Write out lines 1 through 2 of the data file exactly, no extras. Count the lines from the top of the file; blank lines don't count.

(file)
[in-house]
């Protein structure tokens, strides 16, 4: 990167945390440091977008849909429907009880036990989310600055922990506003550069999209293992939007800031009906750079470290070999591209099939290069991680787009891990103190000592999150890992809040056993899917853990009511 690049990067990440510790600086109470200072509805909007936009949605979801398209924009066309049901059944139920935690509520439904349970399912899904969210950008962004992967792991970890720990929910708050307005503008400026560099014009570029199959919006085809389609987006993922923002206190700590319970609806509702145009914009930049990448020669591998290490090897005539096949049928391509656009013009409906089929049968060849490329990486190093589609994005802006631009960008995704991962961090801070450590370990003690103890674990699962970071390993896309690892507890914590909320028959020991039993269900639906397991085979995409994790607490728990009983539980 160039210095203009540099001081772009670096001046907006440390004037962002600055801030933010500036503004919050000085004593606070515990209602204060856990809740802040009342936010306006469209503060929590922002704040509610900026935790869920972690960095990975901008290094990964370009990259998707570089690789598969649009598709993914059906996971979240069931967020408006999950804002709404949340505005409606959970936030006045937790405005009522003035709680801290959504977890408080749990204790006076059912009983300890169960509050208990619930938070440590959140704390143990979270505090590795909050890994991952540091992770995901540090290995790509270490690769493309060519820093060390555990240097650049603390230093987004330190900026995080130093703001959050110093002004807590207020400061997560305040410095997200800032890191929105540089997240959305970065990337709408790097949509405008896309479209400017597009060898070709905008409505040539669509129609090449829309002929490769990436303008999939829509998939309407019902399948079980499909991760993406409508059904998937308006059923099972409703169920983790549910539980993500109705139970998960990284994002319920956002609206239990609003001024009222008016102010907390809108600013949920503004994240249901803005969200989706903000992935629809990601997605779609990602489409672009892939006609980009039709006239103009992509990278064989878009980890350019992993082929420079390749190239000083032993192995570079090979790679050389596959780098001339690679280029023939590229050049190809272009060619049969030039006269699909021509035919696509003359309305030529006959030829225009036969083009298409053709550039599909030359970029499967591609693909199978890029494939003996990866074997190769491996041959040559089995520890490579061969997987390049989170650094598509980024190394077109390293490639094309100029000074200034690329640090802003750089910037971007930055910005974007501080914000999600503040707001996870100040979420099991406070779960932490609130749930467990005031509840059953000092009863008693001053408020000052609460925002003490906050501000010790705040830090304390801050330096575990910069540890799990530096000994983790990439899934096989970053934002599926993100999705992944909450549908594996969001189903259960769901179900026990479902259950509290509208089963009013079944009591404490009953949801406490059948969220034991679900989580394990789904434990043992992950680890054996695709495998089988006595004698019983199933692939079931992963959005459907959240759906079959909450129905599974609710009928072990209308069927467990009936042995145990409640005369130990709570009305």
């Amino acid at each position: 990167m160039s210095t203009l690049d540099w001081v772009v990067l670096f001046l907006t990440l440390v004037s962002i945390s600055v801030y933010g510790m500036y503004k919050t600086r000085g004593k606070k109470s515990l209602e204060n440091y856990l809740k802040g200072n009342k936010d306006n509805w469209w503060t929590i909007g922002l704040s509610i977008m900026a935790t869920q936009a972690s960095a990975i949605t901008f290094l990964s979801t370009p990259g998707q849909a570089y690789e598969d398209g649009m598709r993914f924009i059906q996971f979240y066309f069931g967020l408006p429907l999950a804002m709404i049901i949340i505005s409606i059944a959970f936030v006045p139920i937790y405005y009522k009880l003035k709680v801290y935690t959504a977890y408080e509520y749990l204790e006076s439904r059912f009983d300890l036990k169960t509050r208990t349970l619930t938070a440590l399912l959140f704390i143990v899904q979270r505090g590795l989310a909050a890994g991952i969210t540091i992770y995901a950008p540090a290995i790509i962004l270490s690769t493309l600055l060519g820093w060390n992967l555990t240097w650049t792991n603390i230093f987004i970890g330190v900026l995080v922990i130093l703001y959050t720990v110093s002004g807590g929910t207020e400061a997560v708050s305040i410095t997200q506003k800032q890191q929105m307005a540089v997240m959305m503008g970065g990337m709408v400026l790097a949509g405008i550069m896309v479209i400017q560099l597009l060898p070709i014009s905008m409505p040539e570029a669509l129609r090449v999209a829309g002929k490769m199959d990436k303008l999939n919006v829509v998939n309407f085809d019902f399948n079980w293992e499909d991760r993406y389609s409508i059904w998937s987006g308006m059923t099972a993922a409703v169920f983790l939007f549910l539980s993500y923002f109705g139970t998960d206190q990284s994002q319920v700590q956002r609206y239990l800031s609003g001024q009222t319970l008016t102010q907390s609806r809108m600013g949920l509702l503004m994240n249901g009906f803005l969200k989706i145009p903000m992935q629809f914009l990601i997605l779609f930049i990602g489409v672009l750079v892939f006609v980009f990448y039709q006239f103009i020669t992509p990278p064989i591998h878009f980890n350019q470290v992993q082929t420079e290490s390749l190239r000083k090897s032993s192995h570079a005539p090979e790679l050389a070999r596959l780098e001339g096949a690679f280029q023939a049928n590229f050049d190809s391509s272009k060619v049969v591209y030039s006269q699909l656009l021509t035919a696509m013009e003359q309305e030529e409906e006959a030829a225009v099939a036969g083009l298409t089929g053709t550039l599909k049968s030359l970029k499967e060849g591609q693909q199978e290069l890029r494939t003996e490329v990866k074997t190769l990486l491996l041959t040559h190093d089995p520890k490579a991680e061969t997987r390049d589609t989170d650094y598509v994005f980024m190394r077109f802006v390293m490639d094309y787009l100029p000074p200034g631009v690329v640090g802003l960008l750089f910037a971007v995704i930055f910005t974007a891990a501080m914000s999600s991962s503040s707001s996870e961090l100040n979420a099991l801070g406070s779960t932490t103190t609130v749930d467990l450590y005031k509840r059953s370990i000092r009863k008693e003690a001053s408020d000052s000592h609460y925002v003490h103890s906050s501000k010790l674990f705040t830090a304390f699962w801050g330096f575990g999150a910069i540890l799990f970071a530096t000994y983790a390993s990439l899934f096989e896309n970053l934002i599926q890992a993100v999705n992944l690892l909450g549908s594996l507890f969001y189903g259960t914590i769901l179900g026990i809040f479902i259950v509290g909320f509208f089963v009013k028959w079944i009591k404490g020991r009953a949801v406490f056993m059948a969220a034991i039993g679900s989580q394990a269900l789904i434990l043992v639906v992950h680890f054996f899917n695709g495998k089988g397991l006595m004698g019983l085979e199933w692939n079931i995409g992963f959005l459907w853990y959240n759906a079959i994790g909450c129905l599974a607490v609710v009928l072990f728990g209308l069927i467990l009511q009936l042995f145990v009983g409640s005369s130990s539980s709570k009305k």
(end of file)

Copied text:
[in-house]
């Protein structure tokens, strides 16, 4: 990167945390440091977008849909429907009880036990989310600055922990506003550069999209293992939007800031009906750079470290070999591209099939290069991680787009891990103190000592999150890992809040056993899917853990009511 690049990067990440510790600086109470200072509805909007936009949605979801398209924009066309049901059944139920935690509520439904349970399912899904969210950008962004992967792991970890720990929910708050307005503008400026560099014009570029199959919006085809389609987006993922923002206190700590319970609806509702145009914009930049990448020669591998290490090897005539096949049928391509656009013009409906089929049968060849490329990486190093589609994005802006631009960008995704991962961090801070450590370990003690103890674990699962970071390993896309690892507890914590909320028959020991039993269900639906397991085979995409994790607490728990009983539980 160039210095203009540099001081772009670096001046907006440390004037962002600055801030933010500036503004919050000085004593606070515990209602204060856990809740802040009342936010306006469209503060929590922002704040509610900026935790869920972690960095990975901008290094990964370009990259998707570089690789598969649009598709993914059906996971979240069931967020408006999950804002709404949340505005409606959970936030006045937790405005009522003035709680801290959504977890408080749990204790006076059912009983300890169960509050208990619930938070440590959140704390143990979270505090590795909050890994991952540091992770995901540090290995790509270490690769493309060519820093060390555990240097650049603390230093987004330190900026995080130093703001959050110093002004807590207020400061997560305040410095997200800032890191929105540089997240959305970065990337709408790097949509405008896309479209400017597009060898070709905008409505040539669509129609090449829309002929490769990436303008999939829509998939309407019902399948079980499909991760993406409508059904998937308006059923099972409703169920983790549910539980993500109705139970998960990284994002319920956002609206239990609003001024009222008016102010907390809108600013949920503004994240249901803005969200989706903000992935629809990601997605779609990602489409672009892939006609980009039709006239103009992509990278064989878009980890350019992993082929420079390749190239000083032993192995570079090979790679050389596959780098001339690679280029023939590229050049190809272009060619049969030039006269699909021509035919696509003359309305030529006959030829225009036969083009298409053709550039599909030359970029499967591609693909199978890029494939003996990866074997190769491996041959040559089995520890490579061969997987390049989170650094598509980024190394077109390293490639094309100029000074200034690329640090802003750089910037971007930055910005974007501080914000999600503040707001996870100040979420099991406070779960932490609130749930467990005031509840059953000092009863008693001053408020000052609460925002003490906050501000010790705040830090304390801050330096575990910069540890799990530096000994983790990439899934096989970053934002599926993100999705992944909450549908594996969001189903259960769901179900026990479902259950509290509208089963009013079944009591404490009953949801406490059948969220034991679900989580394990789904434990043992992950680890054996695709495998089988006595004698019983199933692939079931992963959005459907959240759906079959909450129905599974609710009928072990209308069927467990009936042995145990409640005369130990709570009305």